Postcard from LA – Korean Haute Cuisine

Growing up in LA, I mostly ate Korean food and had never heard of butternut squash, for example, until college.  While my Korean speaking is still at the level of a third grader, I think my Korean eating and appreciation of Korean food is much, much more elevated.  Given this, I was extremely excited to try out a new(ish) restaurant in LA downtown that is known for a specific type of Korean food, both in the method of serving, and in the nature of what is served, called “han jung sik.”image7.JPG

When I first tried this years ago in Korea, I was struck by how close the serving style seemed to the concept I was more familiar with – “prix fixe.”  It was not so much a surprise to learn therefore that apparently the concept of prix fixe derived from folks who had traveled to Korea and Japan and first came across this method of serving, known in Korea as “han jung sik” and in Japan as “kaseki.”


Much like prix fixe meals today, han junk sik was considered “haute cuisine” and how the aristocrats or “yang ban” ate.  The notable difference between what the yang ban ate and the average person apparently was whether or not they would eat noodles.


My grandmother who came to lunch with us chuckled as she remembered how her father would never eat noodles because of this tradition, and how our great grandmother  wasn’t allowed to either, despite the fact that one of her favorite dishes were cold noodles in a beef broth called “naeng myun.”  I like to think that my sister and I are making up for her naeng myun deficit since it’s probably our favorite dish and I think we’ve eaten enough of it to keep the noodle companies in business.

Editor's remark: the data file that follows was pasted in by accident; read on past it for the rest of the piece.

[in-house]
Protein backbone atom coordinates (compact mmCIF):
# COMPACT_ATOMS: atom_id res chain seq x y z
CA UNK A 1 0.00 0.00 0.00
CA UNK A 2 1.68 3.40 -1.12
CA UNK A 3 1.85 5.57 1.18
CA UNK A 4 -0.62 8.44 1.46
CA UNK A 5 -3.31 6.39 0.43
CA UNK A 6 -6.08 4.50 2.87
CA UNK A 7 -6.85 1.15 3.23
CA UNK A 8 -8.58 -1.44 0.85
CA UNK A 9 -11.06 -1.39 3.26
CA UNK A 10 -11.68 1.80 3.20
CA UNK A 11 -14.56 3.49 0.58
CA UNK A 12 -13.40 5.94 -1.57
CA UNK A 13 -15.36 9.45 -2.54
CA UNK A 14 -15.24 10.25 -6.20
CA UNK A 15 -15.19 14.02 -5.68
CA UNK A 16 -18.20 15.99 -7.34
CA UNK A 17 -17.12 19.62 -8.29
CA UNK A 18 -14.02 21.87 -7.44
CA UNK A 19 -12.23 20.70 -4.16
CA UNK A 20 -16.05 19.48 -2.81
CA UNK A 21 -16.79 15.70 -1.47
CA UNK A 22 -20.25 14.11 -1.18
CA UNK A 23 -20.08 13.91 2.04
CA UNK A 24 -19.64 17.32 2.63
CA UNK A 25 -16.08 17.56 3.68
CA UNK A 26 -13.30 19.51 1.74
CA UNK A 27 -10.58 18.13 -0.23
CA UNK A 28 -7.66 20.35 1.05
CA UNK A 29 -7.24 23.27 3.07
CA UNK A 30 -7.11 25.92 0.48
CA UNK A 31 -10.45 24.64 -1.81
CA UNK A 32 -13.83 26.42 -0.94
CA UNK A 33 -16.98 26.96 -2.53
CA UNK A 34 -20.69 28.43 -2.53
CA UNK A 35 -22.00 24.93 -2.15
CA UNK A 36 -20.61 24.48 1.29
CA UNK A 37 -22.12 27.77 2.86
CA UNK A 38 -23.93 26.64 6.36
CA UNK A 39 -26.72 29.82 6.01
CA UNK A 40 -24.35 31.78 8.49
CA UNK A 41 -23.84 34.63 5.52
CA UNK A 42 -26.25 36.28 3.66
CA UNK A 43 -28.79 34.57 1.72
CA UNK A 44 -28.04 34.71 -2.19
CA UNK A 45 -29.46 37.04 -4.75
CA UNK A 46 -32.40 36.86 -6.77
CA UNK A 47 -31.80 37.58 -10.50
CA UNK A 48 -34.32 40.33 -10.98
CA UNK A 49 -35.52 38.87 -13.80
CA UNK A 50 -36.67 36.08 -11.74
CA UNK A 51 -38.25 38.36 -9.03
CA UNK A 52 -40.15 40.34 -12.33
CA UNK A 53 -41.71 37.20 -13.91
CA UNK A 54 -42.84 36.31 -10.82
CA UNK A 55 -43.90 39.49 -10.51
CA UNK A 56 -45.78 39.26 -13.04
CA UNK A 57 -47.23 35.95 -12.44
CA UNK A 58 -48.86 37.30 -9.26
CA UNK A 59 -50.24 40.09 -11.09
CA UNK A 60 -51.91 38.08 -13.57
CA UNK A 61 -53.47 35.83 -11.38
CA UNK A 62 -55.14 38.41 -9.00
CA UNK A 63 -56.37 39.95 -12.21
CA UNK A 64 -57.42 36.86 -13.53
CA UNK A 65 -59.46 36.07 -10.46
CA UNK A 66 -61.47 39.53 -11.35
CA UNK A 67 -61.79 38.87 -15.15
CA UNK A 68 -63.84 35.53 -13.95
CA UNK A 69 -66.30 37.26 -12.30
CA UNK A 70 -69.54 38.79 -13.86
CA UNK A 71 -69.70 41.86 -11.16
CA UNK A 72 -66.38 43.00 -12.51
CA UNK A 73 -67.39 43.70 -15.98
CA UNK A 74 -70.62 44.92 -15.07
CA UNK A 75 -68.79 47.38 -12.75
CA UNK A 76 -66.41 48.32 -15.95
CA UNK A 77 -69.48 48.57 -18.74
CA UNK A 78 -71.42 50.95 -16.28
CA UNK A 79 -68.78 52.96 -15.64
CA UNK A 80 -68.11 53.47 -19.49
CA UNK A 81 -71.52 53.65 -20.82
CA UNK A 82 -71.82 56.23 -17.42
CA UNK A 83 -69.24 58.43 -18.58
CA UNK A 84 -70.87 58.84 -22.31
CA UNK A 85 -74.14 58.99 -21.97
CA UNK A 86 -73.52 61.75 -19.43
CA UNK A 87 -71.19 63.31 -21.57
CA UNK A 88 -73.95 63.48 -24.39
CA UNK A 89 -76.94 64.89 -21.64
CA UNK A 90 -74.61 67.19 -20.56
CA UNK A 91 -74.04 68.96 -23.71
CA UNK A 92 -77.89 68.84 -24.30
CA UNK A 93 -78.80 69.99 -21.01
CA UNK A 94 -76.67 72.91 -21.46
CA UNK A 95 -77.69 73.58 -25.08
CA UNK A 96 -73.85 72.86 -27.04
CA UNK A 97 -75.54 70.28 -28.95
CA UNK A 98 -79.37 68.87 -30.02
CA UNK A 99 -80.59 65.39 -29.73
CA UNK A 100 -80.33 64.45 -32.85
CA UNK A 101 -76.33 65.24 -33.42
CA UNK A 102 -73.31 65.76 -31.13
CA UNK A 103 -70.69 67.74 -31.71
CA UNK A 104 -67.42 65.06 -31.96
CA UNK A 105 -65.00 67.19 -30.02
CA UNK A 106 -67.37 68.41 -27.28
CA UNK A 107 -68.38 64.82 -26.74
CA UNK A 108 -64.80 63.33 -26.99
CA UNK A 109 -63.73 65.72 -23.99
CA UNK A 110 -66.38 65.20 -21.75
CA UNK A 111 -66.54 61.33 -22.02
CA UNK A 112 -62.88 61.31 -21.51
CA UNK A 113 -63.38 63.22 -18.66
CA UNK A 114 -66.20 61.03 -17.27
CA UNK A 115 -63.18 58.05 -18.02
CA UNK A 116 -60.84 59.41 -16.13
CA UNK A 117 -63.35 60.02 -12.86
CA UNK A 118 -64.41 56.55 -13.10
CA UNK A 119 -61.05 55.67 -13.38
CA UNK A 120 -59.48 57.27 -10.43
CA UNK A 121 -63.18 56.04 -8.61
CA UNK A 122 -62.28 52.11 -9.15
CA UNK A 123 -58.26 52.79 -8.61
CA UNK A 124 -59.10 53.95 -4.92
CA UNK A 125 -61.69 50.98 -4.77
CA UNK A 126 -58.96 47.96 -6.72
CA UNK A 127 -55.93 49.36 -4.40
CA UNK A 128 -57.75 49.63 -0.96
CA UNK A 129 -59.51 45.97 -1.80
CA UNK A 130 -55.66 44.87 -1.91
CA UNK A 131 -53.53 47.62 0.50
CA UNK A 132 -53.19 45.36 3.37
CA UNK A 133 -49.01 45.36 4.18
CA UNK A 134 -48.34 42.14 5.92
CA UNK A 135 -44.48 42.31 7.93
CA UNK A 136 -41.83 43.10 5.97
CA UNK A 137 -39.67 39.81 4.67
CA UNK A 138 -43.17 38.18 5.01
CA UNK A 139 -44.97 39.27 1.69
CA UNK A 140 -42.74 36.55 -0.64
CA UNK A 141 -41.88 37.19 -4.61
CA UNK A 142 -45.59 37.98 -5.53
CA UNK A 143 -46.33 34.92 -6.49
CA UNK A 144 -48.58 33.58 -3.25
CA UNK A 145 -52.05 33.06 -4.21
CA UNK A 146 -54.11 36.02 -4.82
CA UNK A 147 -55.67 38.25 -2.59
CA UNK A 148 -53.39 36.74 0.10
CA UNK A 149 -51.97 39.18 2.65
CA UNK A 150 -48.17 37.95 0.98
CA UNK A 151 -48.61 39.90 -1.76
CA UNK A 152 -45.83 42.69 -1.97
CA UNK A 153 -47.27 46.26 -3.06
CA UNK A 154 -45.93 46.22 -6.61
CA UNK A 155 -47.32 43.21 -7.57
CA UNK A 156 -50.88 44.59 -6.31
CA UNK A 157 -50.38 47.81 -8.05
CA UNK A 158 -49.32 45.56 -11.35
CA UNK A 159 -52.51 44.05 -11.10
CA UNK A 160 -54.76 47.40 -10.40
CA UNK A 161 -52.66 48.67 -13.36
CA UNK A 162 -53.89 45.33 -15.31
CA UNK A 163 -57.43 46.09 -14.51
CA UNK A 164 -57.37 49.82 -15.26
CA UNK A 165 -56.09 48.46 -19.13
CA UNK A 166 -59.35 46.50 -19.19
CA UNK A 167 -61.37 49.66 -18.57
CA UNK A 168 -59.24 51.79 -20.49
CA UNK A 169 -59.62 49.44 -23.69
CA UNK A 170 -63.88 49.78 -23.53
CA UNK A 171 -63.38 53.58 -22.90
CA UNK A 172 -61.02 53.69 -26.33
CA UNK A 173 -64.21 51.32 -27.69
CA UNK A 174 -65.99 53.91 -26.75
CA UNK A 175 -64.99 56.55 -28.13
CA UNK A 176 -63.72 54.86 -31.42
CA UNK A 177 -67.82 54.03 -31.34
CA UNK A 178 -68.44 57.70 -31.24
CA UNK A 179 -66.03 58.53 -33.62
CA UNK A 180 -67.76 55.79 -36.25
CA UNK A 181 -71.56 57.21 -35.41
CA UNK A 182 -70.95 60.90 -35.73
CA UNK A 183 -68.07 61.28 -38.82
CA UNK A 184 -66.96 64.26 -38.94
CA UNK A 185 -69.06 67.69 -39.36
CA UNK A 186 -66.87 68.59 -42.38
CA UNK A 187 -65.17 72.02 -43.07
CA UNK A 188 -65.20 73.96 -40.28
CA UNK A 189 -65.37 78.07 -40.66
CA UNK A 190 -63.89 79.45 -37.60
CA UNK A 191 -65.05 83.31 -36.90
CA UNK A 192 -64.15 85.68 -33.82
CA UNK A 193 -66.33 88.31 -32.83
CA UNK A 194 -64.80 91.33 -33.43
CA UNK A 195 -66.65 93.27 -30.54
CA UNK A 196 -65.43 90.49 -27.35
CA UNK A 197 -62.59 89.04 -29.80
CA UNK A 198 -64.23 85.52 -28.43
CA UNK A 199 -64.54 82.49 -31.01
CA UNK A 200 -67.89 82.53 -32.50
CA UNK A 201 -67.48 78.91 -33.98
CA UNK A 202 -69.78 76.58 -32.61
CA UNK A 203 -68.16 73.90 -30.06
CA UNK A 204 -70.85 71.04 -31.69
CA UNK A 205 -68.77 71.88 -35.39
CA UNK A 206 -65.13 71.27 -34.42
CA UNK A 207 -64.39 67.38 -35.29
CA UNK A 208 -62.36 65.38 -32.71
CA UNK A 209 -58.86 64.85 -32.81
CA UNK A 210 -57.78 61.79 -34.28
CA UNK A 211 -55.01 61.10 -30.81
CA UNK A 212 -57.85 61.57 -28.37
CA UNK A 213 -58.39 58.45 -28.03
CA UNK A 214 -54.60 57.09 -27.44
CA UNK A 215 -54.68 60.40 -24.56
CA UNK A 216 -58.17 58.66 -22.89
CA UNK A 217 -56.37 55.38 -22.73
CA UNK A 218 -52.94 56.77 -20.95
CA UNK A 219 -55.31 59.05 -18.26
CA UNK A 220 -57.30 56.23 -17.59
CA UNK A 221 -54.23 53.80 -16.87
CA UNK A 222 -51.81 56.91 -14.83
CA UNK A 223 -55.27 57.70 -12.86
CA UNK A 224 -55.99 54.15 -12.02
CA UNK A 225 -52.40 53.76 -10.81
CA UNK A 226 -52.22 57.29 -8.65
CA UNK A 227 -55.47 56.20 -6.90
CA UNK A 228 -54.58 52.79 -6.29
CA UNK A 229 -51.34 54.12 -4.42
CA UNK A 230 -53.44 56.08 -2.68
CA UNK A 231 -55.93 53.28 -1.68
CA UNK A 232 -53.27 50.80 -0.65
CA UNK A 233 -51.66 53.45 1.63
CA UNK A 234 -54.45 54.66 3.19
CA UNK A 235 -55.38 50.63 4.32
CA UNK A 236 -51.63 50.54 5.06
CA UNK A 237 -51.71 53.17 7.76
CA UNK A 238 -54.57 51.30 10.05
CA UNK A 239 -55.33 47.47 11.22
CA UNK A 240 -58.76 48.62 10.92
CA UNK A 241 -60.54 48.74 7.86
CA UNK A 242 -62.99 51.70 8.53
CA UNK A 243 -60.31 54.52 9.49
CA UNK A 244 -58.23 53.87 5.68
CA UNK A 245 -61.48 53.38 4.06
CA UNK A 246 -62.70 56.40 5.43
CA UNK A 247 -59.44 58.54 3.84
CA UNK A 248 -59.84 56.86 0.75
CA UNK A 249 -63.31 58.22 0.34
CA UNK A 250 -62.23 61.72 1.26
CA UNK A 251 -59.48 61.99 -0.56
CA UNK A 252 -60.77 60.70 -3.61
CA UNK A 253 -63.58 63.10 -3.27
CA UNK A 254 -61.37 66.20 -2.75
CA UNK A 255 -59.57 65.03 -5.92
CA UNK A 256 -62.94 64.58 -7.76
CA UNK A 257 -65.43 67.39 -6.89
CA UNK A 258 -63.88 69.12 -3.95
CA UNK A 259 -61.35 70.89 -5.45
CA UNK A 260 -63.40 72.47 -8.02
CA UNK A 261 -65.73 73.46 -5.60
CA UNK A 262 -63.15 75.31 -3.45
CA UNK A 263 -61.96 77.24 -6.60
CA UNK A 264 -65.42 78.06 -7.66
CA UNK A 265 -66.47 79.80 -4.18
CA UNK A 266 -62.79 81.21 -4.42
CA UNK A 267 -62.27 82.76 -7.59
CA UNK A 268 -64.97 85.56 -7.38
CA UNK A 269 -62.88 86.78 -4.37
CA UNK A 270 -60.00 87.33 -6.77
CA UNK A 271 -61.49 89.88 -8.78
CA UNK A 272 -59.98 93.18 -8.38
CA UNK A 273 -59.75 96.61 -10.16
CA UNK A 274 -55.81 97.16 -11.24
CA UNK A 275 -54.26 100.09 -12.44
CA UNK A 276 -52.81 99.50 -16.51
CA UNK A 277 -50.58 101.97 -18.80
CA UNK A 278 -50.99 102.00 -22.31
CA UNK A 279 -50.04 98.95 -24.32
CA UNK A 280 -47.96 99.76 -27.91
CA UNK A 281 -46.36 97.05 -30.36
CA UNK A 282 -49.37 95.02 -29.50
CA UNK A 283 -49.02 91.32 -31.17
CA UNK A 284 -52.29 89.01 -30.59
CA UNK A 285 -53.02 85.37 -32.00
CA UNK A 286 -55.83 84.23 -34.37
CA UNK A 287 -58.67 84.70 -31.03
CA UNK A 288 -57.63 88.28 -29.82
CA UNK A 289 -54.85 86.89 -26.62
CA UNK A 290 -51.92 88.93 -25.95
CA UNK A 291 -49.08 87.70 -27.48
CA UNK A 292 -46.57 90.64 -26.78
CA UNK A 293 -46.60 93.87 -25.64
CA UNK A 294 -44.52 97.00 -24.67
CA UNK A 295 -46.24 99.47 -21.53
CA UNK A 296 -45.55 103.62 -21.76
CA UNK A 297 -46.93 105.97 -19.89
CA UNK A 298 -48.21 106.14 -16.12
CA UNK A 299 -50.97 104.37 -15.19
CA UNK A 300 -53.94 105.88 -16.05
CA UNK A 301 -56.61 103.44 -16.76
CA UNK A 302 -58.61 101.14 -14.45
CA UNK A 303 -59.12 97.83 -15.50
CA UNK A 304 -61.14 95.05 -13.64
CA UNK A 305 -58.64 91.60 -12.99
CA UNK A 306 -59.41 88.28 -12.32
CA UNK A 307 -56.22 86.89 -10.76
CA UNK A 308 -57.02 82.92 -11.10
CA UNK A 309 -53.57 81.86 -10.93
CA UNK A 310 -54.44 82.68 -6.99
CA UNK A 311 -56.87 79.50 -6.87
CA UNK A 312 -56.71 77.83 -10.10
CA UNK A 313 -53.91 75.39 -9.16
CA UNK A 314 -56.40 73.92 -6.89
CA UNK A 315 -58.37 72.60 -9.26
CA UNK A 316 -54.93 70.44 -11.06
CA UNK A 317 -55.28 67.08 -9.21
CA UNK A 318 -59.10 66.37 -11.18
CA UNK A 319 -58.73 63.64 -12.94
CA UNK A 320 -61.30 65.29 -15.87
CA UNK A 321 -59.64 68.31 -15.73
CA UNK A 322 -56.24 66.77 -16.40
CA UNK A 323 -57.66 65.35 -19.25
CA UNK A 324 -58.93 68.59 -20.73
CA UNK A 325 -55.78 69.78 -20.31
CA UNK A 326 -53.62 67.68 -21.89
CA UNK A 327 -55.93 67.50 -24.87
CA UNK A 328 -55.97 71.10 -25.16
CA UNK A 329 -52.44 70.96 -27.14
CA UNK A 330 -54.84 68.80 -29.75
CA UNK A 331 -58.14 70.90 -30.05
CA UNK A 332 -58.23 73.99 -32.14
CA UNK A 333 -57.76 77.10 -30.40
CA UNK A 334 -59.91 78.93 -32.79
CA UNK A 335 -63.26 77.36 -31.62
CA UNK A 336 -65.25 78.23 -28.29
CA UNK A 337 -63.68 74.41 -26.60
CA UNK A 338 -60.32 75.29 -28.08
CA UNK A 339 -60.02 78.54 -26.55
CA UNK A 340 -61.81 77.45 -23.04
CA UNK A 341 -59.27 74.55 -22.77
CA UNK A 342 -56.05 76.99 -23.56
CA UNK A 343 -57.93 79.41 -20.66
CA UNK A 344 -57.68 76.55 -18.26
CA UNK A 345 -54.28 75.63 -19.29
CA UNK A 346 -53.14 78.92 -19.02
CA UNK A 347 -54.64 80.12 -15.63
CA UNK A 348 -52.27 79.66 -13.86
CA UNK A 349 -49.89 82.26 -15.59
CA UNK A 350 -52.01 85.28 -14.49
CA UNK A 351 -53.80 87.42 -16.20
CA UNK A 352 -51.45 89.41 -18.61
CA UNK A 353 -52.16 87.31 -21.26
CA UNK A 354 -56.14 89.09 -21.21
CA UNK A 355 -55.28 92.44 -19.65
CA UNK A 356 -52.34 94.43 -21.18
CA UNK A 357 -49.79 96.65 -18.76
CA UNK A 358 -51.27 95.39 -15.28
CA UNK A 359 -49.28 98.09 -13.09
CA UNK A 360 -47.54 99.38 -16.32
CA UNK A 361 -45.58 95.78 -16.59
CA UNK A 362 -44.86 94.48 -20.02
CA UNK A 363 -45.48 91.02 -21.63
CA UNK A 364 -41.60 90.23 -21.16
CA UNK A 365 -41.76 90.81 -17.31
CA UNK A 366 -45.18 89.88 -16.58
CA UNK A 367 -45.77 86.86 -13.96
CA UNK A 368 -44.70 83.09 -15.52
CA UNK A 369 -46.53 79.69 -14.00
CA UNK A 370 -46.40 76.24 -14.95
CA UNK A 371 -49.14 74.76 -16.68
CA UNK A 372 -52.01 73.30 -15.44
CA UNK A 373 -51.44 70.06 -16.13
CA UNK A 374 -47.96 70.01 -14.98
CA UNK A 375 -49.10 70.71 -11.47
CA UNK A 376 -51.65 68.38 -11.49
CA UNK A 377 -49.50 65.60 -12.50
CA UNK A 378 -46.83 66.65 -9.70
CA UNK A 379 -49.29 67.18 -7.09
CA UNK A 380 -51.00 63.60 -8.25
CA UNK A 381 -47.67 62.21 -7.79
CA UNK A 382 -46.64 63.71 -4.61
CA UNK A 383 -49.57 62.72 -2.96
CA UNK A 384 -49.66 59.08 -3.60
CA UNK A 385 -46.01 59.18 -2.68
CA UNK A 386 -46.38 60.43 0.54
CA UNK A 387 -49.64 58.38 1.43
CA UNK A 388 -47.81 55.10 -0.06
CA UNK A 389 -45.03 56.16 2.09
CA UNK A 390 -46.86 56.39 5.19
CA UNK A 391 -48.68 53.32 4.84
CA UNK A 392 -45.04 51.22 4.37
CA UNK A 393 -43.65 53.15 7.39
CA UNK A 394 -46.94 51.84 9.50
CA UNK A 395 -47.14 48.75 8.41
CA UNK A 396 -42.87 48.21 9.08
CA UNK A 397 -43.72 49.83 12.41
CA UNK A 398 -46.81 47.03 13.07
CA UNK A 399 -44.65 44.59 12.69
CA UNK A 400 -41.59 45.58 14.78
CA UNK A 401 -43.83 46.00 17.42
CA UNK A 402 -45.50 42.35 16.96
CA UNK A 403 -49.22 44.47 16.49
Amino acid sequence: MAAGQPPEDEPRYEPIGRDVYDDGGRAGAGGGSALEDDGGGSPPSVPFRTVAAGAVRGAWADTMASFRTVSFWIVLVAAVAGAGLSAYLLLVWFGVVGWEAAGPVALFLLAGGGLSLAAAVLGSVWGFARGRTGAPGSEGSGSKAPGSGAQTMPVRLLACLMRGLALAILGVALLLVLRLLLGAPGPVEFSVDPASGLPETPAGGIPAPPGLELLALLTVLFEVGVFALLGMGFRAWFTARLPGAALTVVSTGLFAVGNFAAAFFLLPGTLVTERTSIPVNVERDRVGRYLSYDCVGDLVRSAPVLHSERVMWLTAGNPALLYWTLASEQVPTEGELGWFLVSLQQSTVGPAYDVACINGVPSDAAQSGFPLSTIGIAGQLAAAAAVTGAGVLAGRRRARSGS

Strangely enough, despite this, the restaurant did offer naeng myun as a small side as a last dish – but we’re convinced that was just to keep the modern clientele happy.  (Either that or all those years my great grandmother could have had naeng myun!)


So what exactly did they serve us?  Well the few pictures above show a sampling, which included some Korean short ribs, special Kimchi that is stuffed with pine nuts and small fish, and a broth with vegetables served on an extremely fancy dragon dish.  But the pictures don’t even do the food justice, so check it out if you’re in LA!

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